Newark airport: cozy, boring, and with extra security for Israel

September 1, 2023 • 1:13 pm

The Newark Airport (at least the United section) is clean and comfortable, with plenty of electrical plugs and tables to sit, but there’s a dearth of places to get food, and noms are thin on the ground and expensive. Anticipating that I’ll get dinner on the plane, I had only a meager slice of pizza, far inferior to the “slices” across the harbor in Manhattan.

Here’s a panorama of one gate, which is very different from any airport gates I’ve seen before. There are more seats at the many tables than along the walls, and tons of electrical outlets. Q

The gate above is the next gate over from the one where we’re to wait for the plane to Tel Aviv.  We were just kicked out of that gate so they could ring it with barriers and put up this sign:

I haven’t yet faced the “additional security screening”, but it looks as if I’d better micturate before I get screened!

I’m screened now.  It’s done on two sides of a room. One one you deposit your luggage, which gets inspected and wiped down with the help of a “sniffer machine,” presumably to detect explosives. Then while your luggage is being sniffed, you cross the room (below) to get a thorough inspection with a wand. But no groping!  I passed!

I wondered if we’d face extra security going to Israel, and it’s starting here. I’m especially curious about how thoroughly we’ll be grilled when we arrive in the country.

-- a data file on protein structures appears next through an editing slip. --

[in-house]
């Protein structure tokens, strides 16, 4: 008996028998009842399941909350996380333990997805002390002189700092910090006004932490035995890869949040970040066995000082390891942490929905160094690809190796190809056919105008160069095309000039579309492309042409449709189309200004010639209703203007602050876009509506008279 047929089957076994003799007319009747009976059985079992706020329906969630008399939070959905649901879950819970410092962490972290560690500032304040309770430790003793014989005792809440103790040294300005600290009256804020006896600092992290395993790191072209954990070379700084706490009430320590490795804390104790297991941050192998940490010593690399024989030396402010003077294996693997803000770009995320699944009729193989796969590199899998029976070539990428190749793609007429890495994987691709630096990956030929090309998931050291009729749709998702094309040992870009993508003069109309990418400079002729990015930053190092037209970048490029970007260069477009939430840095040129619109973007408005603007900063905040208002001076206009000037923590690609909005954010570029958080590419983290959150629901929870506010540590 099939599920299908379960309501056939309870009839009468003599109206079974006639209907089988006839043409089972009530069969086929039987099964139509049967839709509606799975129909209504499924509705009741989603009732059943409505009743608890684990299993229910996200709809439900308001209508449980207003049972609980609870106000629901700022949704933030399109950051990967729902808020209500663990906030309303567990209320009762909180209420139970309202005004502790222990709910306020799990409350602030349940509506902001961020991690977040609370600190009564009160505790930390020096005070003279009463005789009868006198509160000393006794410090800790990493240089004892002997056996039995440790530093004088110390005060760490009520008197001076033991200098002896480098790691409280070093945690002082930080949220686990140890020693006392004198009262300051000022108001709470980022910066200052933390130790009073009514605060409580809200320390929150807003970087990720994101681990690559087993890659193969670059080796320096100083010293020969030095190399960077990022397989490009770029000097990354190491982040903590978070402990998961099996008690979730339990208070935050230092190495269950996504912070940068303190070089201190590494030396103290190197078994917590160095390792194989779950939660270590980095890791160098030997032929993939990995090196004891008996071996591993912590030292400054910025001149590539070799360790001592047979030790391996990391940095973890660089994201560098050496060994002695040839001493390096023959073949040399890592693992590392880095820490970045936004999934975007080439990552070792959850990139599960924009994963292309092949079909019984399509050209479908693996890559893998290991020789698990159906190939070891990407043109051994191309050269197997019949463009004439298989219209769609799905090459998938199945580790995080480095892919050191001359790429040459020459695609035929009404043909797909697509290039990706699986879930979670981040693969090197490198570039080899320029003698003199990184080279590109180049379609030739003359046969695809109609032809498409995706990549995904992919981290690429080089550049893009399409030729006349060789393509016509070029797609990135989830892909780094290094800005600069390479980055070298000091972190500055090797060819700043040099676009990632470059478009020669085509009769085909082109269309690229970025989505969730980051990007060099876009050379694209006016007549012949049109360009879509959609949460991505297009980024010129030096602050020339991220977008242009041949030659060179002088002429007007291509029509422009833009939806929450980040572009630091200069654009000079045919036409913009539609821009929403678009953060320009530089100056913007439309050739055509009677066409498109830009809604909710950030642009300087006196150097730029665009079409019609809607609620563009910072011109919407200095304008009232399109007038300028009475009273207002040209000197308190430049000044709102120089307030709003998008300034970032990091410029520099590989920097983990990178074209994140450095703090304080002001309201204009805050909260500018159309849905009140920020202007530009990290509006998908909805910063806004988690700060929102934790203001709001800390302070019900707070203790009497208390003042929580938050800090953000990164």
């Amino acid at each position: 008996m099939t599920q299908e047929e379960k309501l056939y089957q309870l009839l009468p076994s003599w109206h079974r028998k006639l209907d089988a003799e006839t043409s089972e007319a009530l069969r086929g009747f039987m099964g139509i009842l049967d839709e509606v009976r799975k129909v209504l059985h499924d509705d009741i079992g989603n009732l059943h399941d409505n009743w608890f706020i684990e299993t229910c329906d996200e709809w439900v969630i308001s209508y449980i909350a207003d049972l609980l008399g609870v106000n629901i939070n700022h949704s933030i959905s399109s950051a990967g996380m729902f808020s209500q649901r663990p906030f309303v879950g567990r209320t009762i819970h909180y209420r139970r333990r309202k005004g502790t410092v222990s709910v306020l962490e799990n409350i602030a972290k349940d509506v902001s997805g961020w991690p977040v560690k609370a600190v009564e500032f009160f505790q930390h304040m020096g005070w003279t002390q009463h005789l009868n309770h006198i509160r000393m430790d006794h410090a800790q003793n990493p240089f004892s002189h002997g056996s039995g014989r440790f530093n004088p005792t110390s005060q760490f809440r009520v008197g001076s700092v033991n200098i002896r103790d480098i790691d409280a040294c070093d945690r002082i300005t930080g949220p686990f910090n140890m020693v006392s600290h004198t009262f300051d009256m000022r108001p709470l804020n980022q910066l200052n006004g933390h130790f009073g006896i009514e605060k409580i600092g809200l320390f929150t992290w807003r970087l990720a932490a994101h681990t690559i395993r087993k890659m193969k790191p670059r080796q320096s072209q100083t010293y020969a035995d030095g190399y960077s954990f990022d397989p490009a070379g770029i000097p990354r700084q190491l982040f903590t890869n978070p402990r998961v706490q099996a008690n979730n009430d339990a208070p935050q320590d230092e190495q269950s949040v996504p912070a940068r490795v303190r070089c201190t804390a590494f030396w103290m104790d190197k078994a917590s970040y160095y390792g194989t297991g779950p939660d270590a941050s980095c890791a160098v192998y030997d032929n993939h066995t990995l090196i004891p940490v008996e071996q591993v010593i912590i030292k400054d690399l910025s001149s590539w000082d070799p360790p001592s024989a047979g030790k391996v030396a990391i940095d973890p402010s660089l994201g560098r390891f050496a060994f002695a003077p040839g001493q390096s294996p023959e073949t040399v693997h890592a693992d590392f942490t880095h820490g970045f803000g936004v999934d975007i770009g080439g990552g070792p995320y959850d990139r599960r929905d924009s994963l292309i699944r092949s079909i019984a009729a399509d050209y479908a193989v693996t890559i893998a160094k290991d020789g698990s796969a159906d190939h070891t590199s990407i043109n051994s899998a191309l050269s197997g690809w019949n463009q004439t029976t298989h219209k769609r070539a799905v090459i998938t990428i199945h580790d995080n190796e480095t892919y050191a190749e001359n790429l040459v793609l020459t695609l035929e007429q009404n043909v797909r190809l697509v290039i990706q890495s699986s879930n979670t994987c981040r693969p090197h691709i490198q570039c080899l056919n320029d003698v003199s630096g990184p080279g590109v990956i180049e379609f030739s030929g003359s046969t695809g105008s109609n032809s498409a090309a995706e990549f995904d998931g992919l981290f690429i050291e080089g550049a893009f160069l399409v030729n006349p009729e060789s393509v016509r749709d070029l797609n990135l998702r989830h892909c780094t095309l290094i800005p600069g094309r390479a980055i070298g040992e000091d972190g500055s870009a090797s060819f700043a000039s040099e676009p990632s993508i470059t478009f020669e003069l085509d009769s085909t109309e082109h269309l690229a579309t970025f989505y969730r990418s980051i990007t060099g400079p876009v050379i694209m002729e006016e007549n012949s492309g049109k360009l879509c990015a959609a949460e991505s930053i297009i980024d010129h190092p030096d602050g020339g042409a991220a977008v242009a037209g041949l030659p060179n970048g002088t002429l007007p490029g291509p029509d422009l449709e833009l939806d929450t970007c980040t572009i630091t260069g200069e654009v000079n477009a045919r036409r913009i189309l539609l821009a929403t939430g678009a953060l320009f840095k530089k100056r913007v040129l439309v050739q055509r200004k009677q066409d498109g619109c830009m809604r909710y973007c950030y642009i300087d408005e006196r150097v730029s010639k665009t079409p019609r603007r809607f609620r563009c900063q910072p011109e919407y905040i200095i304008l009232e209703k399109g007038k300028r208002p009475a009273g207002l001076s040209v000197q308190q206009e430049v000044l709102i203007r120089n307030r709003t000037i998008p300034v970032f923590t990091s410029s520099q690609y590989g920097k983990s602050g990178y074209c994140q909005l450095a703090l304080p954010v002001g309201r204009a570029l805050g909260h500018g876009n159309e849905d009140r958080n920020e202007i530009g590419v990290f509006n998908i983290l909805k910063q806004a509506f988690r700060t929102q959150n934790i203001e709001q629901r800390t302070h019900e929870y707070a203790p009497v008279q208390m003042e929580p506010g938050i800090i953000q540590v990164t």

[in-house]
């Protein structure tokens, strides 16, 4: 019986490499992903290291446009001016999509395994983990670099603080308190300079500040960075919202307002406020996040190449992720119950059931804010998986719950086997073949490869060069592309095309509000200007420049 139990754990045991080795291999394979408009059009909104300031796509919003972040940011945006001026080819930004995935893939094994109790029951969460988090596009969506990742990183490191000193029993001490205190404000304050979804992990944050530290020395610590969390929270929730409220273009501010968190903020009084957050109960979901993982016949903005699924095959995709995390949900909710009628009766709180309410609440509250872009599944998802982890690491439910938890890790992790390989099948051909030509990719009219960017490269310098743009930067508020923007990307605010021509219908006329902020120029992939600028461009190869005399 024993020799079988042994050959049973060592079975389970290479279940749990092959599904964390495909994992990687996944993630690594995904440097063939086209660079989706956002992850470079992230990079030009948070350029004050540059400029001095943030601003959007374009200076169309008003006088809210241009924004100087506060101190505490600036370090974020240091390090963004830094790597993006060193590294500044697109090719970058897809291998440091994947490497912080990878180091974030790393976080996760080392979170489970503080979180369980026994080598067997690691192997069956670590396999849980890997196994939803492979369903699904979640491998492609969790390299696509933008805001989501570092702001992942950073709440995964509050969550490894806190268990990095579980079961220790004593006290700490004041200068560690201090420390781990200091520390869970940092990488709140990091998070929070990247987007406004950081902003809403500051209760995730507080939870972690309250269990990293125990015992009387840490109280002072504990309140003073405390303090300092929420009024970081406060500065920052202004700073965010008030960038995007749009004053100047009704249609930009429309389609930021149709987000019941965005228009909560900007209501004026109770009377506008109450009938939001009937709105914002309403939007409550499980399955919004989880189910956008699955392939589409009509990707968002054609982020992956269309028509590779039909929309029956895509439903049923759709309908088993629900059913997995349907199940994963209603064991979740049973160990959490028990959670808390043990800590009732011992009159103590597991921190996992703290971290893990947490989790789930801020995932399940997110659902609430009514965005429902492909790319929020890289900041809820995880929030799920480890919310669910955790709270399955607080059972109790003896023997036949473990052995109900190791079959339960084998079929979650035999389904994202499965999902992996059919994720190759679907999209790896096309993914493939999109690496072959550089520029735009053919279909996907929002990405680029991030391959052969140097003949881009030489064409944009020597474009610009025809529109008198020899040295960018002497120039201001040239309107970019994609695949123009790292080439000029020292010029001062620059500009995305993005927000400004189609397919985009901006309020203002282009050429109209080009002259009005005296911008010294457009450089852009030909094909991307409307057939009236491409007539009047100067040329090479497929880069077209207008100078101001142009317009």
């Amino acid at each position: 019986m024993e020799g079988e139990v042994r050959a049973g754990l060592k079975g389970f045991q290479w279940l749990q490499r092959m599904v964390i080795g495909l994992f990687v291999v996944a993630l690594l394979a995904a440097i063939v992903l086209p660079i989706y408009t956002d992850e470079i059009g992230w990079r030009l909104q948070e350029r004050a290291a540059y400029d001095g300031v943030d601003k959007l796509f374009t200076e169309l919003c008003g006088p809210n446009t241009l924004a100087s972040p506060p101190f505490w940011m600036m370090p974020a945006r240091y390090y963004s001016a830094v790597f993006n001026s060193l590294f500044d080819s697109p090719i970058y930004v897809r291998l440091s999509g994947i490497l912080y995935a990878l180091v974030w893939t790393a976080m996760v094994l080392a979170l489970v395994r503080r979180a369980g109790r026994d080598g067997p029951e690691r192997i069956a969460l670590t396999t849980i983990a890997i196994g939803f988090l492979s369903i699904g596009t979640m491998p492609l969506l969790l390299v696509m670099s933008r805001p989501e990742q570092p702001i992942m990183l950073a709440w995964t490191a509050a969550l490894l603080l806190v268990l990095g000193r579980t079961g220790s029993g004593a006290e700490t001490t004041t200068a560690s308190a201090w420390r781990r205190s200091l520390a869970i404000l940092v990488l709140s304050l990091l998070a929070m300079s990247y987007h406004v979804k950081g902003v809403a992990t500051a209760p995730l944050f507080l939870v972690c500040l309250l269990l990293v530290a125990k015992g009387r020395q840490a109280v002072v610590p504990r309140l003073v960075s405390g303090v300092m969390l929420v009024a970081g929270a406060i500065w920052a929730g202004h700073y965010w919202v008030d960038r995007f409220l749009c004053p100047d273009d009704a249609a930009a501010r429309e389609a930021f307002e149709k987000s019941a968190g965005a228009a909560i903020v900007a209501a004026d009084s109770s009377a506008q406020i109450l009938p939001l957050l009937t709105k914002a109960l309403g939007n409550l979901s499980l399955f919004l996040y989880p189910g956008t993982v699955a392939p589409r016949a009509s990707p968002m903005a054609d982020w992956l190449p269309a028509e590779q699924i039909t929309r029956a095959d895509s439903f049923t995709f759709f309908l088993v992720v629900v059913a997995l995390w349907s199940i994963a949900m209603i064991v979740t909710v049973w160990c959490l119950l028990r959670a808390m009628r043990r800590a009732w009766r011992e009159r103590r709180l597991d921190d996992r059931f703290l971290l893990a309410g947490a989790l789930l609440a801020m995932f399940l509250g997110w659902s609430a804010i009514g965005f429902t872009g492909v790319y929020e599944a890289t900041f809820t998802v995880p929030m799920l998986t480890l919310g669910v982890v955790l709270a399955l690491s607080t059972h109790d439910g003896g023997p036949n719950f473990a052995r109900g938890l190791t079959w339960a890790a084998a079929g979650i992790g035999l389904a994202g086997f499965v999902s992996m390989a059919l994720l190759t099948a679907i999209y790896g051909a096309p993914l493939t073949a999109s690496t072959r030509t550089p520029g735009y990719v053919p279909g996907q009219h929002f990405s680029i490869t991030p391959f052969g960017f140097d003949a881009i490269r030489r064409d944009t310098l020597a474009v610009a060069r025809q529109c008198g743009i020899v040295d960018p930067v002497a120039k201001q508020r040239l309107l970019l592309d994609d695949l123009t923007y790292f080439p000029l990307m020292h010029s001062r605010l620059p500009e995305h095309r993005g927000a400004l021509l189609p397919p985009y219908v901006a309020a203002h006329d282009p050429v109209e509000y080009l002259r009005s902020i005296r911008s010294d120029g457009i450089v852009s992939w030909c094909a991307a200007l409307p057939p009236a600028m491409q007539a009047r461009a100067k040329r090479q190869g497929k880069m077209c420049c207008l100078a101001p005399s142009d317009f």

El Al, Israel’s national airline, is famous for successfully screening dangerous passengers (as far as I know, the airline, despite being a juicy target for terrorists, has been hijacked only once: in 1968).  But I’m flying on United.

26 thoughts on “Newark airport: cozy, boring, and with extra security for Israel

  1. That airport, if your photos are any example is much better than it use to be in the 80s and 90s. If it was monty python they would have a line for suicide bombers. Just joking.

  2. El Al, Israel’s national airline, is famous for successfully screening dangerous passengers (as far as I know, the airline, despite being a juicy target for terrorists, has been hijacked only once: in 1968). But I’m flying on United.

    Don’t you worry, Jerry. You get highjacked on United, we’ll form a group of commenter-commandos and come rescue you Operation Entebbe-style.

    1. Famously, the Entebbe raid was led by unit commander Lt. Col. Yonatan Netanyahu, older brother of the current prime minister. He was the only Israeli to be killed during the action.

  3. The security at Tel Aviv airport, to get on the plane leaving Israel, was incredible. Before leaving Jerusalem for the airport, I had thrown out everything I thought I would no longer need, but in the airport, I could not prove to the satisfaction of the security people that my trip to Israel was legitimate. I told them that I had given two lectures, but anyone can say that. Fortunately I had kept as a souvenir a poster announcing one of my lectures, and they accepted that as indicating that I had been a legitimate visitor.

    1. At an airport where hundreds of the public walk by and go thru. I don’t think so. Now if you were at a military airport….who knows.

  4. If your experience is anything like mine, the arrival is very easy! It’s just a machine with a camera that scans your passport while taking a picture of your face. It then prints out a little blue paper card that you have to show a security person on the way through to baggage claim. Hope your flight passes quickly and that you enjoy your time in Israel!

  5. There was a post here, I think within the past month, to a very good essay summarizing all the points for Israel in Israel v Palestine, but I don’t seem to be able to find it looking in the expected categories, and I can’t remember the author.